In pictures: Rare insight in to the changing lives of India’s remote tribal communities

WaterAid/Ronny Sen

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A series of intimate pictures taken by award-winning photographer, Ronny Sen, for Indian non-profit WaterAid India, reveals the changing lives of some of India’s remote tribal communities.

Sen visited Baiga and Gond tribes in the highland district of Dindori in central India, as part of WaterAid’s summer campaign, The Water Fight, which aims to bring access to clean water and decent toilets for every child, globally. The Baiga are one of the most ancient tribes in India and are considered to be a vulnerable tribal group by the Indian Constitution.

The photos, taken on the lush-green eastern flank of Madhya Pradesh, document how the arrival of infrastructure such as roads and schools, as well as technology like television and mobile phone is slowly influencing a change in traditional tribal customs. They also reveal how access to basic amenities like clean water and decent toilets are helping tribal communities adapt to a new way of life.

For generations these ancient tribes lived almost self-sufficiently among the region’s resource-rich forests. However, the change in forest laws in the early 1980s resulted in a change in their way of life.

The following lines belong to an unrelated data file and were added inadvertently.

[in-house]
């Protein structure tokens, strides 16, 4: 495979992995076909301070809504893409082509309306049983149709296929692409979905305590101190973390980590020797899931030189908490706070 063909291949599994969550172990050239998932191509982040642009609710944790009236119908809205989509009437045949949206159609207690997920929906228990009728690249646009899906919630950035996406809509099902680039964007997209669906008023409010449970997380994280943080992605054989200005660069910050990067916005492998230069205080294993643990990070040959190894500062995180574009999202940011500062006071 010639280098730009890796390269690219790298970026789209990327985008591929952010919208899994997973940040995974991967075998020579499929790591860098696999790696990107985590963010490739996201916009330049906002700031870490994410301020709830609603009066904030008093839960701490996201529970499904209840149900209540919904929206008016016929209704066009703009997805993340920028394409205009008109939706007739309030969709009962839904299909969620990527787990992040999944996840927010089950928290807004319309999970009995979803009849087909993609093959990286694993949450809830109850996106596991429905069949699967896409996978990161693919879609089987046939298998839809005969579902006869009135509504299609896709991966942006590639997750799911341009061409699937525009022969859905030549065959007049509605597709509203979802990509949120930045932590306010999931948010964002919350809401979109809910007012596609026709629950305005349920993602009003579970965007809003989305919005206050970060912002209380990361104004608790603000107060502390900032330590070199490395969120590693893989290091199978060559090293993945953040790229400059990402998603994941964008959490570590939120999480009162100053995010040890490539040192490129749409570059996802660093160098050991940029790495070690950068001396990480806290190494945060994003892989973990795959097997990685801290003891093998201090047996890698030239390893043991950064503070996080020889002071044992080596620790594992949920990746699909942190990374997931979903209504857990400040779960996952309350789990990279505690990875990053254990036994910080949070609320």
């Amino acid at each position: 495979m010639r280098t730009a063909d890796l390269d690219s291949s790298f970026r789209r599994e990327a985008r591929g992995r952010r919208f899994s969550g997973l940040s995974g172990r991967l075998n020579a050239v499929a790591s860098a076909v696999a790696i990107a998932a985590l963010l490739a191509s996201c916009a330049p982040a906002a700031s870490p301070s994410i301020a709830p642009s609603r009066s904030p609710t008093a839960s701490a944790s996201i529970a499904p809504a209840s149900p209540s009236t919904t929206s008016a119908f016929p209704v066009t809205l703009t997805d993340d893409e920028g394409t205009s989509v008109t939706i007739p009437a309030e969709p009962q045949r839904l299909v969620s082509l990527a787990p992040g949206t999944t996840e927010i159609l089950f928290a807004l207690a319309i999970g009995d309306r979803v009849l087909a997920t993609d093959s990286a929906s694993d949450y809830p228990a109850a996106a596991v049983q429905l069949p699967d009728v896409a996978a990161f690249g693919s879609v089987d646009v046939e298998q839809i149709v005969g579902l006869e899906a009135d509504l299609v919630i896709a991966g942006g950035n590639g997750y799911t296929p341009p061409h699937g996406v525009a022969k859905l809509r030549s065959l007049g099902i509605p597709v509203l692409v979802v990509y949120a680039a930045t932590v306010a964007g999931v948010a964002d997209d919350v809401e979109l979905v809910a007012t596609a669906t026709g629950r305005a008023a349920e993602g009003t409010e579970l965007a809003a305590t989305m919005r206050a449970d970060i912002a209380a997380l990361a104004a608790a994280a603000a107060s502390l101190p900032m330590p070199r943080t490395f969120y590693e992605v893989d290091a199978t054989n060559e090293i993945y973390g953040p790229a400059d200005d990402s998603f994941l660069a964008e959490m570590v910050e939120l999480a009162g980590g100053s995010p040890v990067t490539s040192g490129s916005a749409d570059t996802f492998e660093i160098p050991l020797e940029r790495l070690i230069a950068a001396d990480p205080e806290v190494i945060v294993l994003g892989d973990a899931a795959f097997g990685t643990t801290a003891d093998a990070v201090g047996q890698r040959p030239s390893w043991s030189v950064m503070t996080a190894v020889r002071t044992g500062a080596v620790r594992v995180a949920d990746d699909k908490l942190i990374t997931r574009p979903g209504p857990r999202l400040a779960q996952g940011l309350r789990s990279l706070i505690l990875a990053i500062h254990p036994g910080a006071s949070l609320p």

Today, the Baiga and Gond tribes live in small villages on the edge of the forest belt, dependent on subsistence farming to scrape together a living. Access to clean water and decent toilets in these confined settlements is an urgent need given the high incidence of water-related illnesses.

Due to the arrival of modern amenities along with a major road connecting tribal villages, to the city of Dindori, a cultural shift is being witnessed among the tribal communities. Younger generations are rejecting ancient tribal customs and traditions.

However, despite modern influences, many within the Baiga community are still living without clean water, decent sanitation and hygiene. Women and girls spend up to two hours collecting dirty water from open wells or springs. Open defecation is rife due to lack of water and education despite the ongoing construction of toilets under the Indian government’s ‘Clean India’ campaign. Water-related illnesses such as diarrhoea and vomiting are prevalent, with many children missing vital hours at school as a result.

WaterAid India is working in Dindori district with its local partner, the National Institute of Women Child & Youth Development (NIWCYD) to empower communities to realise their rights to clean water, sanitation and hygiene; providing technical inputs, training and support to local communities. In Padhariya village – a predominantly Gond community – where piped water has now been installed as a result of our intervention, people are spending less time collecting water and children are spending more time in schools.

Prem, 35, lives with his wife and three children in Padhariya village, says: